Last week, I received a phone call from one of those annoying tele-survey people. Normally, I make some excuse and tell them that I’m way too busy or going through a tunnel or something.

This time, however, the nice lady managed to squeeze in the fact that she was calling on behalf of a magazine I subscribe to in the first 30 seconds, and as a J-school grad, I felt compelled to stick with this one.

I could tell, as I answered the questions she was asking, that the poor woman was getting more and more confused with every answer. Finally, she said. “Miss, I’m just going to go ahead and skip forward a few to the demographic questions, and then I’ll come back, okay?”

Here’s where she FINALLY understood what was going on.

You see, when I told her I subscribed because I both wanted to expand my cultural horizons and have magazines that my students were interested in, I’m sure she thought that was a little weird. When I said that I only identified with the magazine as a woman and not as a Latina, she thought that was SUPER-strange. And then when I said that I thought the best way to improve the articles was to provide more back story or rationale for their topics, she totally flipped. I mean, how could I not know what the difference between a regular birthday cake and a Dominican birthday cake was?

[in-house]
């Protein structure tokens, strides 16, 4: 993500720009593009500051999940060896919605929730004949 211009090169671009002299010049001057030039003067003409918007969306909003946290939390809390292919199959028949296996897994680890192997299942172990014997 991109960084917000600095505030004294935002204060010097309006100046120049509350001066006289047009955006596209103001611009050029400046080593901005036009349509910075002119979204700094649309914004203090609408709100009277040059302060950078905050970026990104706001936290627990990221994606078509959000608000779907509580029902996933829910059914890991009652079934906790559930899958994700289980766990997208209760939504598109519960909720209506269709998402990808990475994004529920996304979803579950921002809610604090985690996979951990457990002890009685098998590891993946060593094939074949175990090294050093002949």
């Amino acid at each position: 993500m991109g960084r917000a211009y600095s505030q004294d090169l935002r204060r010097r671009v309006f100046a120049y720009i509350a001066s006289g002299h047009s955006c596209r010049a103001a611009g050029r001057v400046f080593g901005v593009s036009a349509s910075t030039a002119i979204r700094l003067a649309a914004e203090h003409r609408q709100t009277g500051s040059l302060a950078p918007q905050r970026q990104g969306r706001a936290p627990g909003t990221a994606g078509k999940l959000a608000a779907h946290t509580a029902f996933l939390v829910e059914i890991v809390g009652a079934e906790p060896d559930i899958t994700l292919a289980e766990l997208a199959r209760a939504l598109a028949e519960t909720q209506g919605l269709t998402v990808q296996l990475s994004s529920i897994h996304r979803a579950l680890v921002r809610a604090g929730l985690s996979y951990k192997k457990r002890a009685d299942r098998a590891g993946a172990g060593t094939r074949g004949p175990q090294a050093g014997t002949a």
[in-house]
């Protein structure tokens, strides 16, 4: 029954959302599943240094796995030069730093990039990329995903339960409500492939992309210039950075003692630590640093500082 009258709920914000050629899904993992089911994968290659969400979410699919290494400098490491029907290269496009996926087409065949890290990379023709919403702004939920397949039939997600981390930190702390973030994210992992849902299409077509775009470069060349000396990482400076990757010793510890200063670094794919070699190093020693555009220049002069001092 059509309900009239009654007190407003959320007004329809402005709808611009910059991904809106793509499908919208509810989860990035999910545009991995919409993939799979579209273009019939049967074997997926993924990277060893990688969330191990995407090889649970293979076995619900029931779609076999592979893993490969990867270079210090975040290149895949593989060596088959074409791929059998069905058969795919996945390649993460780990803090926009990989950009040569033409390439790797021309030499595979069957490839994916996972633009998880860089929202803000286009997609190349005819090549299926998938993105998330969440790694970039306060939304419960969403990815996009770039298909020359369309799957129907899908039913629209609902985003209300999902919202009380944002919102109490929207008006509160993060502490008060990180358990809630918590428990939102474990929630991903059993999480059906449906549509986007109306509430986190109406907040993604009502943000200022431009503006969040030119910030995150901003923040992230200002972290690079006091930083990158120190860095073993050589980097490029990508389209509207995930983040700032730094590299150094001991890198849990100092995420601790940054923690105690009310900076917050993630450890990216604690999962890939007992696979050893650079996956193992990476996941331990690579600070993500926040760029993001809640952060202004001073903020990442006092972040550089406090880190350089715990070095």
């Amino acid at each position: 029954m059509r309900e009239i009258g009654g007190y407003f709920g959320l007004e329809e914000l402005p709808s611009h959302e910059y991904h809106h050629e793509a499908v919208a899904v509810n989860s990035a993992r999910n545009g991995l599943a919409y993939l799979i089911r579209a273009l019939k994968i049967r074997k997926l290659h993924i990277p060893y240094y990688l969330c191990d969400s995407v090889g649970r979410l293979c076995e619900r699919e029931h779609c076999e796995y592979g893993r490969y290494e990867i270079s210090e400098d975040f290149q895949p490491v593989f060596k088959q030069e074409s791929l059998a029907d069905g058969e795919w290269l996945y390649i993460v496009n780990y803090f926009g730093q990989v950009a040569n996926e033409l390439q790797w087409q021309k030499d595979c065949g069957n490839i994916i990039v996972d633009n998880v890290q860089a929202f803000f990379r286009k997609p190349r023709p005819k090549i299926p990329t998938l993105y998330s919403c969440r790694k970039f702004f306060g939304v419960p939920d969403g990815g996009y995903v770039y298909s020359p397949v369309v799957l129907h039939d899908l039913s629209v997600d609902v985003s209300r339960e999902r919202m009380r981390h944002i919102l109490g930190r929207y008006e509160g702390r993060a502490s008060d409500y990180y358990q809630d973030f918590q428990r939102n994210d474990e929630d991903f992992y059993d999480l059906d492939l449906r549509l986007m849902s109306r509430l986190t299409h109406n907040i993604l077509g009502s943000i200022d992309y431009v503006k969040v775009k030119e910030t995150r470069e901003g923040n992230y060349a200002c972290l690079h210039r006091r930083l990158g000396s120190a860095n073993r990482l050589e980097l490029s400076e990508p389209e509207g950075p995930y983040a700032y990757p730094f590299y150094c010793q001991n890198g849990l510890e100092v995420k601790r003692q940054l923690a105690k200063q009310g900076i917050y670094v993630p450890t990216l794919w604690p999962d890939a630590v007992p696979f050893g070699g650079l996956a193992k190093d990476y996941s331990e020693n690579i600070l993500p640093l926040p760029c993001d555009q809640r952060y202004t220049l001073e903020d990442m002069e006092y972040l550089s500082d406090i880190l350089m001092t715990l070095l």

So, of course, when she realized that I’m a 25-year old, middle class, white girl who teaches ESL in the ‘burbs, she felt a lot more comfortable continuing our survey experience.

Not, however, before double-checking that I knew what was going on.

“Honey, you do realize that you’re subscribed to Latina Magazine, right?”

Yep. I told her I knew. I may also have told her that my students say I’m a closet Mexican anyway.

She just laughed and said, “Well, maybe I’ll put that in so that they don’t totally throw your answers out of the sample.”

Maybe, lady. Maybe.

 

PS – It’s actually a decent magazine. Right now they have an intriguing article about the Pope selection, if you’re interested.

Advertisements

About Imagine Truth

We seek to learn, and when academics do not present the answers, we look inside our own beautiful imaginations for the key.

Leave a Reply

Fill in your details below or click an icon to log in:

WordPress.com Logo

You are commenting using your WordPress.com account. Log Out / Change )

Twitter picture

You are commenting using your Twitter account. Log Out / Change )

Facebook photo

You are commenting using your Facebook account. Log Out / Change )

Google+ photo

You are commenting using your Google+ account. Log Out / Change )

Connecting to %s